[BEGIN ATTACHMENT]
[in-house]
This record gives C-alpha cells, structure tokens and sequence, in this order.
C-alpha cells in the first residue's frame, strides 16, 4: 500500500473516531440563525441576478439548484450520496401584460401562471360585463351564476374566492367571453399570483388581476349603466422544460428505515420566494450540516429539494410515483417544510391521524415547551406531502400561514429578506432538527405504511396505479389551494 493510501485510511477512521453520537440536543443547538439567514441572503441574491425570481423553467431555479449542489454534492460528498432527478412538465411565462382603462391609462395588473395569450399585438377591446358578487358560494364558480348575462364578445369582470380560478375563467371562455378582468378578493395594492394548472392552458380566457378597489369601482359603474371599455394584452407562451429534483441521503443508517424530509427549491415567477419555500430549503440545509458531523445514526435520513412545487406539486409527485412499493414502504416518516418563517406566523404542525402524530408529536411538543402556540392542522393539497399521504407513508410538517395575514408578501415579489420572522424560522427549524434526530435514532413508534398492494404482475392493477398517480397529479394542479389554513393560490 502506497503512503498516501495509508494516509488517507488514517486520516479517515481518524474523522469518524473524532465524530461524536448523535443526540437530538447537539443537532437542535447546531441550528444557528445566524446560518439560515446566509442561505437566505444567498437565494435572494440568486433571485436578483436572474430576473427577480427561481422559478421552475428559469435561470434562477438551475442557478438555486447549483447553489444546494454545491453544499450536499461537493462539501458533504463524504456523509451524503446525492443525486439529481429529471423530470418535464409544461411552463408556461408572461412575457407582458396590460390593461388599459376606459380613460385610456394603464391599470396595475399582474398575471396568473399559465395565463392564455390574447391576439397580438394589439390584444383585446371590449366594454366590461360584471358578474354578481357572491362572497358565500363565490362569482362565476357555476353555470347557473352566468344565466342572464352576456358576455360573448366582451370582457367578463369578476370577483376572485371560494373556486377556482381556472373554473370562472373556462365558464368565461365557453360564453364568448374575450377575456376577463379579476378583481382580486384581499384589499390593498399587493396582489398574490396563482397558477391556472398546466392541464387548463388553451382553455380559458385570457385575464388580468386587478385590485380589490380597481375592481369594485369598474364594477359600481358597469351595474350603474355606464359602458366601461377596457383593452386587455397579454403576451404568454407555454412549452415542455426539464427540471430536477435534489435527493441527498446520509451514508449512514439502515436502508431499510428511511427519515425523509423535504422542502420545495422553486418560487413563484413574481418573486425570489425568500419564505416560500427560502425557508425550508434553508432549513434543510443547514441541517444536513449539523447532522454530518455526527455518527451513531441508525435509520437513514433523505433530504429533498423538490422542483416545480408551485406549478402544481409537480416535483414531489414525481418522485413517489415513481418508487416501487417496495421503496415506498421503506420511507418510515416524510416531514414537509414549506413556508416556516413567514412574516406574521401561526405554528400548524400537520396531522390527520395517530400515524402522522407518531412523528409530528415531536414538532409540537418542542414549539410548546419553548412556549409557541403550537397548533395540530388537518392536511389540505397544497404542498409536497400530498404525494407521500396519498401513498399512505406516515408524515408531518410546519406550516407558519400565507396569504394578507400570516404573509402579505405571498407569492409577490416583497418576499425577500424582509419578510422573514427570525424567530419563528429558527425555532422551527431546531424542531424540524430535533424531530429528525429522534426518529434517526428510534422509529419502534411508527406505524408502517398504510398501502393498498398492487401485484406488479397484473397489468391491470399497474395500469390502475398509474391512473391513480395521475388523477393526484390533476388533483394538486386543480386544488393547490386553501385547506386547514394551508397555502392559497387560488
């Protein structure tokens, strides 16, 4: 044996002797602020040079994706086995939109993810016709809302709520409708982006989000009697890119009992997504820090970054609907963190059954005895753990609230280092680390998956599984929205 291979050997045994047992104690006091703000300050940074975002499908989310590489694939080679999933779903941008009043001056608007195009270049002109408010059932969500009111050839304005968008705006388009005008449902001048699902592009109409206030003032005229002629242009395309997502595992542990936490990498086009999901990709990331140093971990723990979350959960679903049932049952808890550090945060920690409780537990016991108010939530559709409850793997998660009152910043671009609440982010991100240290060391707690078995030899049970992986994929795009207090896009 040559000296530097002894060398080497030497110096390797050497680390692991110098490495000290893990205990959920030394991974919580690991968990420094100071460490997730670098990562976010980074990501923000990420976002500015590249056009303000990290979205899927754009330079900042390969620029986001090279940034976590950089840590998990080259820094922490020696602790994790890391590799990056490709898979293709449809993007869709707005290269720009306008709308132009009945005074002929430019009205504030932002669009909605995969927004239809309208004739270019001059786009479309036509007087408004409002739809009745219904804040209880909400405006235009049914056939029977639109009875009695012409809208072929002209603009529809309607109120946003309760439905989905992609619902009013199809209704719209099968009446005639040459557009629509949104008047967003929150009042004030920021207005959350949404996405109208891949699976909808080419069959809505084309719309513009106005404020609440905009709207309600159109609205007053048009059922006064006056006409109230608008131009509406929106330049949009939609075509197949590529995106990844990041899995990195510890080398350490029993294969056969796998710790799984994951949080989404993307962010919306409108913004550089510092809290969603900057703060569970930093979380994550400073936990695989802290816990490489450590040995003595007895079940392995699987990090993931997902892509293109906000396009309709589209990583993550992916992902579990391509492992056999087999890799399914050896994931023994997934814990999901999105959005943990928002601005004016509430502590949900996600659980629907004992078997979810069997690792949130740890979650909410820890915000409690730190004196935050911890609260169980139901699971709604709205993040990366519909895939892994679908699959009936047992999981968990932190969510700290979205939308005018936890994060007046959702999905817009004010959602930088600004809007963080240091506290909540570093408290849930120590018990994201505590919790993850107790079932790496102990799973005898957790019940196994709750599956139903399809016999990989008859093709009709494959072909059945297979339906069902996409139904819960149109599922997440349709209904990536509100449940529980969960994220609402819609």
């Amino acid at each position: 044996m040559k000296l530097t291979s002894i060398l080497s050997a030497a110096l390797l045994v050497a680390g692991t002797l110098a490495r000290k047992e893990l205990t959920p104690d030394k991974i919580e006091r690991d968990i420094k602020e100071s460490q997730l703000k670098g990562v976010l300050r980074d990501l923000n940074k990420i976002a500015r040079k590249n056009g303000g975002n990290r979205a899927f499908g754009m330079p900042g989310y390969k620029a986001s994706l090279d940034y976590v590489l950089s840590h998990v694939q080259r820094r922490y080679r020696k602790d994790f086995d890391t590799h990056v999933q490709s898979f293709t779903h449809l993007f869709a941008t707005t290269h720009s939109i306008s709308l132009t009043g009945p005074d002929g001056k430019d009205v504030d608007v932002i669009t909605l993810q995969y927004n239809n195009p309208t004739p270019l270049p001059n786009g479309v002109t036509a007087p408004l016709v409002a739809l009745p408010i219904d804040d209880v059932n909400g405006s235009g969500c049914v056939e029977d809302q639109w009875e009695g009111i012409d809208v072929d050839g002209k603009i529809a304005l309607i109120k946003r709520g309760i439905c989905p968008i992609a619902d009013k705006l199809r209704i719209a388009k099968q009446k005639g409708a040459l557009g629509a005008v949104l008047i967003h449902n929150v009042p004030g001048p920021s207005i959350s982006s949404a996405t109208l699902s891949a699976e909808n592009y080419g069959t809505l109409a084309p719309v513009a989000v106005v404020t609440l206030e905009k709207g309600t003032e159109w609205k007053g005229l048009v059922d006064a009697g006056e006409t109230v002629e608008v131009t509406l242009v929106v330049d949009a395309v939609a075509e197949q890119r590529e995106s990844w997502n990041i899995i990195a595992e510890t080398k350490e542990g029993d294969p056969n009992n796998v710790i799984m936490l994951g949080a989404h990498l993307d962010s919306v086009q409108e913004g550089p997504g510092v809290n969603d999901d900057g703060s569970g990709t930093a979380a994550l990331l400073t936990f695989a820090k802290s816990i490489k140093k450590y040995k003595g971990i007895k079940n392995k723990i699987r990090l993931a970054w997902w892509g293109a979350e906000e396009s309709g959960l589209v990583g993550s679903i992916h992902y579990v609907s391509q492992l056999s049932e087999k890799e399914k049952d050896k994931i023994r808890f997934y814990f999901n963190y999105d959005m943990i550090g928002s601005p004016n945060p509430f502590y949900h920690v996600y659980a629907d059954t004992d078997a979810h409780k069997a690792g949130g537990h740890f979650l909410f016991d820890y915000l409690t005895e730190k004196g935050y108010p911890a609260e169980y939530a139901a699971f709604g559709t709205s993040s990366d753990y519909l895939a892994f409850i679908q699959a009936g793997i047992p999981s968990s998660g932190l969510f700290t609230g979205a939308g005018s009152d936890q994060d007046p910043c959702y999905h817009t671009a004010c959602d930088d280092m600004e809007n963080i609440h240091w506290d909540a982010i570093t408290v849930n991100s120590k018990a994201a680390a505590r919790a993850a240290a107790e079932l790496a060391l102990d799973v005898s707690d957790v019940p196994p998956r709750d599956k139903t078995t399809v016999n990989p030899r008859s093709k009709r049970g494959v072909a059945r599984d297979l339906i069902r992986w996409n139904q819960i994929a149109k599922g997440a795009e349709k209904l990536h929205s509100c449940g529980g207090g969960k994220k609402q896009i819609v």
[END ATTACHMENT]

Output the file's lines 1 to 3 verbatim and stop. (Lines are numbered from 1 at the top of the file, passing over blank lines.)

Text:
[in-house]
This record gives C-alpha cells, structure tokens and sequence, in this order.
C-alpha cells in the first residue's frame, strides 16, 4: 500500500473516531440563525441576478439548484450520496401584460401562471360585463351564476374566492367571453399570483388581476349603466422544460428505515420566494450540516429539494410515483417544510391521524415547551406531502400561514429578506432538527405504511396505479389551494 493510501485510511477512521453520537440536543443547538439567514441572503441574491425570481423553467431555479449542489454534492460528498432527478412538465411565462382603462391609462395588473395569450399585438377591446358578487358560494364558480348575462364578445369582470380560478375563467371562455378582468378578493395594492394548472392552458380566457378597489369601482359603474371599455394584452407562451429534483441521503443508517424530509427549491415567477419555500430549503440545509458531523445514526435520513412545487406539486409527485412499493414502504416518516418563517406566523404542525402524530408529536411538543402556540392542522393539497399521504407513508410538517395575514408578501415579489420572522424560522427549524434526530435514532413508534398492494404482475392493477398517480397529479394542479389554513393560490 502506497503512503498516501495509508494516509488517507488514517486520516479517515481518524474523522469518524473524532465524530461524536448523535443526540437530538447537539443537532437542535447546531441550528444557528445566524446560518439560515446566509442561505437566505444567498437565494435572494440568486433571485436578483436572474430576473427577480427561481422559478421552475428559469435561470434562477438551475442557478438555486447549483447553489444546494454545491453544499450536499461537493462539501458533504463524504456523509451524503446525492443525486439529481429529471423530470418535464409544461411552463408556461408572461412575457407582458396590460390593461388599459376606459380613460385610456394603464391599470396595475399582474398575471396568473399559465395565463392564455390574447391576439397580438394589439390584444383585446371590449366594454366590461360584471358578474354578481357572491362572497358565500363565490362569482362565476357555476353555470347557473352566468344565466342572464352576456358576455360573448366582451370582457367578463369578476370577483376572485371560494373556486377556482381556472373554473370562472373556462365558464368565461365557453360564453364568448374575450377575456376577463379579476378583481382580486384581499384589499390593498399587493396582489398574490396563482397558477391556472398546466392541464387548463388553451382553455380559458385570457385575464388580468386587478385590485380589490380597481375592481369594485369598474364594477359600481358597469351595474350603474355606464359602458366601461377596457383593452386587455397579454403576451404568454407555454412549452415542455426539464427540471430536477435534489435527493441527498446520509451514508449512514439502515436502508431499510428511511427519515425523509423535504422542502420545495422553486418560487413563484413574481418573486425570489425568500419564505416560500427560502425557508425550508434553508432549513434543510443547514441541517444536513449539523447532522454530518455526527455518527451513531441508525435509520437513514433523505433530504429533498423538490422542483416545480408551485406549478402544481409537480416535483414531489414525481418522485413517489415513481418508487416501487417496495421503496415506498421503506420511507418510515416524510416531514414537509414549506413556508416556516413567514412574516406574521401561526405554528400548524400537520396531522390527520395517530400515524402522522407518531412523528409530528415531536414538532409540537418542542414549539410548546419553548412556549409557541403550537397548533395540530388537518392536511389540505397544497404542498409536497400530498404525494407521500396519498401513498399512505406516515408524515408531518410546519406550516407558519400565507396569504394578507400570516404573509402579505405571498407569492409577490416583497418576499425577500424582509419578510422573514427570525424567530419563528429558527425555532422551527431546531424542531424540524430535533424531530429528525429522534426518529434517526428510534422509529419502534411508527406505524408502517398504510398501502393498498398492487401485484406488479397484473397489468391491470399497474395500469390502475398509474391512473391513480395521475388523477393526484390533476388533483394538486386543480386544488393547490386553501385547506386547514394551508397555502392559497387560488